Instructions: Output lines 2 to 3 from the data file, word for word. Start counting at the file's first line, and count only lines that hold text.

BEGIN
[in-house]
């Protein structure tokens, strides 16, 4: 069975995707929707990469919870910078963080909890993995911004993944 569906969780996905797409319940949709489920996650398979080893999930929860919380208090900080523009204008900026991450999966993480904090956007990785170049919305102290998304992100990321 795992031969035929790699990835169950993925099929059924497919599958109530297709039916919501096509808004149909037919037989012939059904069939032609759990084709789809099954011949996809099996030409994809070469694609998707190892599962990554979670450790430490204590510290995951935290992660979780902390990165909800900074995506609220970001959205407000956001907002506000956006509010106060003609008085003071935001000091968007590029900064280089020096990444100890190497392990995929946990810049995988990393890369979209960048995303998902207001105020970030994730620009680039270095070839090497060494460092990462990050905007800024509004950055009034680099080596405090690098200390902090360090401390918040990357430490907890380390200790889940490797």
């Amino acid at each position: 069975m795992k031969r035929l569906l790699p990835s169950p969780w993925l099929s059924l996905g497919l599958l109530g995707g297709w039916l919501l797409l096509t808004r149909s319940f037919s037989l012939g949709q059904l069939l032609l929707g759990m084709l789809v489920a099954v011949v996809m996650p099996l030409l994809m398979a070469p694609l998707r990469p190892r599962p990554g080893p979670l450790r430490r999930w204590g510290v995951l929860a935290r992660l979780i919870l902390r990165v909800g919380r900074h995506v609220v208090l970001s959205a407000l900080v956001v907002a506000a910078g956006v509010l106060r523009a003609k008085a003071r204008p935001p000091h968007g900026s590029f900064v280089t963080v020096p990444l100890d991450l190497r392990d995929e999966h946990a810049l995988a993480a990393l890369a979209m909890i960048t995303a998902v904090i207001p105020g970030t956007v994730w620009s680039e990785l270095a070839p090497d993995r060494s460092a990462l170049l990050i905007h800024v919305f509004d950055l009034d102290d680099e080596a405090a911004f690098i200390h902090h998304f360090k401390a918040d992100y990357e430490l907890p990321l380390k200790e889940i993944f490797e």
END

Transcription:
């Protein structure tokens, strides 16, 4: 069975995707929707990469919870910078963080909890993995911004993944 569906969780996905797409319940949709489920996650398979080893999930929860919380208090900080523009204008900026991450999966993480904090956007990785170049919305102290998304992100990321 795992031969035929790699990835169950993925099929059924497919599958109530297709039916919501096509808004149909037919037989012939059904069939032609759990084709789809099954011949996809099996030409994809070469694609998707190892599962990554979670450790430490204590510290995951935290992660979780902390990165909800900074995506609220970001959205407000956001907002506000956006509010106060003609008085003071935001000091968007590029900064280089020096990444100890190497392990995929946990810049995988990393890369979209960048995303998902207001105020970030994730620009680039270095070839090497060494460092990462990050905007800024509004950055009034680099080596405090690098200390902090360090401390918040990357430490907890380390200790889940490797």
């Amino acid at each position: 069975m795992k031969r035929l569906l790699p990835s169950p969780w993925l099929s059924l996905g497919l599958l109530g995707g297709w039916l919501l797409l096509t808004r149909s319940f037919s037989l012939g949709q059904l069939l032609l929707g759990m084709l789809v489920a099954v011949v996809m996650p099996l030409l994809m398979a070469p694609l998707r990469p190892r599962p990554g080893p979670l450790r430490r999930w204590g510290v995951l929860a935290r992660l979780i919870l902390r990165v909800g919380r900074h995506v609220v208090l970001s959205a407000l900080v956001v907002a506000a910078g956006v509010l106060r523009a003609k008085a003071r204008p935001p000091h968007g900026s590029f900064v280089t963080v020096p990444l100890d991450l190497r392990d995929e999966h946990a810049l995988a993480a990393l890369a979209m909890i960048t995303a998902v904090i207001p105020g970030t956007v994730w620009s680039e990785l270095a070839p090497d993995r060494s460092a990462l170049l990050i905007h800024v919305f509004d950055l009034d102290d680099e080596a405090a911004f690098i200390h902090h998304f360090k401390a918040d992100y990357e430490l907890p990321l380390k200790e889940i993944f490797e």